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Hydrology and Earth System Sciences An interactive open-access journal of the European Geosciences Union
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Discussion papers | Copyright
https://doi.org/10.5194/hess-2018-470
© Author(s) 2018. This work is distributed under
the Creative Commons Attribution 4.0 License.

Research article 25 Oct 2018

Research article | 25 Oct 2018

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This discussion paper is a preprint. It is a manuscript under review for the journal Hydrology and Earth System Sciences (HESS).

Potential evaporation at eddy-covariance sites across the globe

Wouter H. Maes1, Pierre Gentine2, Niko E. C. Verhoest1, and Diego G. Miralles1 Wouter H. Maes et al.
  • 1Laboratory of Hydrology and Water Management, Ghent University, Coupure Links 653, 9000 Gent, Belgium
  • 2Department of Earth and Environmental Engineering, Columbia University, New York, 10027, USA

Abstract. Potential evaporation (Ep) is a crucial variable for hydrological forecasting and drought monitoring. However, multiple interpretations of Ep exist, and these reflect a diverse range of methods to calculate it. As such, a comparison of the performance of these methods against field observations in different global ecosystems is urgently needed. In this study, potential evaporation was defined as the rate of evaporation (or evapotranspiration – sum of transpiration and soil evaporation) that the actual ecosystem would attain if it evaporates at maximal rate. We use eddy-covariance measurements from the FLUXNET2015 database, covering eleven different biomes, to parameterize and inter-compare the most widely used Ep methods and to uncover their relative performance. For each site, we isolate the days for which ecosystems can be considered as unstressed based on both an energy balance approach and a soil water content approach. Evaporation measurements during these days are used as reference to calibrate and validate the different methods to estimate Ep. Our results indicate that a simple radiation-driven method calibrated per biome consistently performs best, with a mean correlation of 0.93, unbiased RMSE of 0.56mmday−1, and bias of −0.02mmday−1 against in situ measurements of unstressed evaporation. A Priestley and Taylor method, calibrated per biome, performed just slightly worse, yet substantially and consistently better than more complex Penman, Penman–Monteith-based or temperature-driven approaches. We show that the poor performance of Penman–Monteith-based approaches relates largely to the fact that the unstressed stomatal conductance cannot be assumed to be constant in time at the ecosystem scale. Contrastingly, the biome-specific parameters required for the simple radiation-driven methods are relatively constant in time and per biome type. This makes these methods a robust way to estimate Ep and a suitable tool to investigate the impact of water use and demand, drought severity and biome productivity.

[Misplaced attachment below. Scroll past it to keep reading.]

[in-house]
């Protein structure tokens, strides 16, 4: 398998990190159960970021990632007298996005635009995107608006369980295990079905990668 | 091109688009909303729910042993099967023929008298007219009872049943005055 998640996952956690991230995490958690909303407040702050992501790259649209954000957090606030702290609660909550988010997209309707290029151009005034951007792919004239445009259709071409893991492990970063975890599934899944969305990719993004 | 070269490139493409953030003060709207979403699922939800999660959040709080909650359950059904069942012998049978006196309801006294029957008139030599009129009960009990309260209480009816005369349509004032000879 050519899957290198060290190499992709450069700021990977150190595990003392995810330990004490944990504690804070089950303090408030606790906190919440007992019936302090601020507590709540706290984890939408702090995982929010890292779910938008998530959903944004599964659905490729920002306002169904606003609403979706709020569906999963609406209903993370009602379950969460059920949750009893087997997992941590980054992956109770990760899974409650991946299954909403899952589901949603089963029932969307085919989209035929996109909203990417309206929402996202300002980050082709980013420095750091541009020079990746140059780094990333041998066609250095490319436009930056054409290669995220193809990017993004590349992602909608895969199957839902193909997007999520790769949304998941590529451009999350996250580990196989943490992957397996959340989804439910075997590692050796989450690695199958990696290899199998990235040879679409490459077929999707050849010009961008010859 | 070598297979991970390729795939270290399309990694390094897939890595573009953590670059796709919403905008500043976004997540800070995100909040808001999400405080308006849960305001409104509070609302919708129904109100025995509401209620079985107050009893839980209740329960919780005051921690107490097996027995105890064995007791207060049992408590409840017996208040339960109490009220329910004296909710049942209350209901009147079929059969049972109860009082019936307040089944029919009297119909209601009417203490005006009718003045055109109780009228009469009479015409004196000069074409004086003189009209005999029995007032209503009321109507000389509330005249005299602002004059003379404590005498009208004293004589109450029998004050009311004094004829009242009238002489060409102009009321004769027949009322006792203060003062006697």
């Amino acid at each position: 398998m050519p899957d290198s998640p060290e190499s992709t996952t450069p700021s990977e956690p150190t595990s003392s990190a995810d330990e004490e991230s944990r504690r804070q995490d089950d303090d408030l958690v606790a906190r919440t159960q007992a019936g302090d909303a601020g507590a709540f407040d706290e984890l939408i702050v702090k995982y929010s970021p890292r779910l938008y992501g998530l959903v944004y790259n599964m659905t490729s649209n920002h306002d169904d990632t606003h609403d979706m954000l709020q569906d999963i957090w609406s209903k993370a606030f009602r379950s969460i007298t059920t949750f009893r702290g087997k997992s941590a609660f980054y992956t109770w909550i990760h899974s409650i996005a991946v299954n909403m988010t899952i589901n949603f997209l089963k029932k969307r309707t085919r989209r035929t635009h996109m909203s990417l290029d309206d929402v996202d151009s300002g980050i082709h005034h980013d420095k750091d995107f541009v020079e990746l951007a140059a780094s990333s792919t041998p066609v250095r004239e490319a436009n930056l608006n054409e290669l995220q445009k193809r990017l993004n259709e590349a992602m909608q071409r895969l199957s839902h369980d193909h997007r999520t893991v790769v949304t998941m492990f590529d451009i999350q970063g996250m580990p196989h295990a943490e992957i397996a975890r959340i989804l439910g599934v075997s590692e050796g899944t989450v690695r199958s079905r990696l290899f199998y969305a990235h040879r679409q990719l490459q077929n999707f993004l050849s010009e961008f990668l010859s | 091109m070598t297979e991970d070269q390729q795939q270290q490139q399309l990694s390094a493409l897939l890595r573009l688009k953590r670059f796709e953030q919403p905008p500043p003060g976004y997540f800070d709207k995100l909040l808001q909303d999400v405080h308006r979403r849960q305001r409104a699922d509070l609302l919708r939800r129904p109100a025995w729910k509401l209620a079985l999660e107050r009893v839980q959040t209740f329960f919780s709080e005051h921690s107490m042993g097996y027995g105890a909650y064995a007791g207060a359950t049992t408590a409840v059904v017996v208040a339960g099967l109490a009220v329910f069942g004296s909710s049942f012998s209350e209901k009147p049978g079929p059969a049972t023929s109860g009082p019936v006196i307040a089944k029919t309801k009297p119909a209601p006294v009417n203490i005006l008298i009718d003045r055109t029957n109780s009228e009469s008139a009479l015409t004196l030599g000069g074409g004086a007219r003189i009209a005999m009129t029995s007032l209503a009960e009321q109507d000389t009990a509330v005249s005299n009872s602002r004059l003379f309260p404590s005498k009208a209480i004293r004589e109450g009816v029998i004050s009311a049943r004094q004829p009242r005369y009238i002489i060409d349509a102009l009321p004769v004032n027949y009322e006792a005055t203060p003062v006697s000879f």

Wouter H. Maes et al.
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Wouter H. Maes et al.
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Short summary
Potential evaporation (Ep) is the amount of water an ecosystem would consume if it is not limited by water availability or other stress factors. In this study, we compared several methods to estimate Ep using a global dataset of 106 flux sites. A simple radiation-driven method calibrated per biome consistently outperformed more complex approaches and makes a suitable tool to investigate the impact of water use and demand, drought severity and biome productivity.
Potential evaporation (Ep) is the amount of water an ecosystem would consume if it is not...
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